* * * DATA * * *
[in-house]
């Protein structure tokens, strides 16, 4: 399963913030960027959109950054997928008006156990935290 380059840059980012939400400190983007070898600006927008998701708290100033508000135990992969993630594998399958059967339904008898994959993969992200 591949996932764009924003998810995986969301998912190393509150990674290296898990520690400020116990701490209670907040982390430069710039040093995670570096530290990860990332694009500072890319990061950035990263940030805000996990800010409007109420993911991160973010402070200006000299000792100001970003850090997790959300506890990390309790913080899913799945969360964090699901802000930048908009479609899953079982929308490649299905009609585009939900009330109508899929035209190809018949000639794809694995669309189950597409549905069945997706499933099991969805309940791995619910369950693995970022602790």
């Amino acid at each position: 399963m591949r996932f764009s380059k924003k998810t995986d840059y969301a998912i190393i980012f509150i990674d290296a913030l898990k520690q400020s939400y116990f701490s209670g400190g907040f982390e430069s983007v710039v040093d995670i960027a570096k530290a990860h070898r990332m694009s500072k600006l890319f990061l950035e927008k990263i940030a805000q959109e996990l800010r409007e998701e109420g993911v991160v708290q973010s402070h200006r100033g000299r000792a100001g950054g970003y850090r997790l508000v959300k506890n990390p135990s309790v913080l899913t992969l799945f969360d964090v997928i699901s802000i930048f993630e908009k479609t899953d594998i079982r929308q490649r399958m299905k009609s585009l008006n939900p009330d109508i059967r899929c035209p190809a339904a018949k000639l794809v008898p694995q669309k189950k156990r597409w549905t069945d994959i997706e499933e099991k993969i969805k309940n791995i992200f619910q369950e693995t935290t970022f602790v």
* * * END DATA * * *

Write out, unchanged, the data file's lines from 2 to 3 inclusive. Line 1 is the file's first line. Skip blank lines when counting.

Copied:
């Protein structure tokens, strides 16, 4: 399963913030960027959109950054997928008006156990935290 380059840059980012939400400190983007070898600006927008998701708290100033508000135990992969993630594998399958059967339904008898994959993969992200 591949996932764009924003998810995986969301998912190393509150990674290296898990520690400020116990701490209670907040982390430069710039040093995670570096530290990860990332694009500072890319990061950035990263940030805000996990800010409007109420993911991160973010402070200006000299000792100001970003850090997790959300506890990390309790913080899913799945969360964090699901802000930048908009479609899953079982929308490649299905009609585009939900009330109508899929035209190809018949000639794809694995669309189950597409549905069945997706499933099991969805309940791995619910369950693995970022602790």
């Amino acid at each position: 399963m591949r996932f764009s380059k924003k998810t995986d840059y969301a998912i190393i980012f509150i990674d290296a913030l898990k520690q400020s939400y116990f701490s209670g400190g907040f982390e430069s983007v710039v040093d995670i960027a570096k530290a990860h070898r990332m694009s500072k600006l890319f990061l950035e927008k990263i940030a805000q959109e996990l800010r409007e998701e109420g993911v991160v708290q973010s402070h200006r100033g000299r000792a100001g950054g970003y850090r997790l508000v959300k506890n990390p135990s309790v913080l899913t992969l799945f969360d964090v997928i699901s802000i930048f993630e908009k479609t899953d594998i079982r929308q490649r399958m299905k009609s585009l008006n939900p009330d109508i059967r899929c035209p190809a339904a018949k000639l794809v008898p694995q669309k189950k156990r597409w549905t069945d994959i997706e499933e099991k993969i969805k309940n791995i992200f619910q369950e693995t935290t970022f602790v």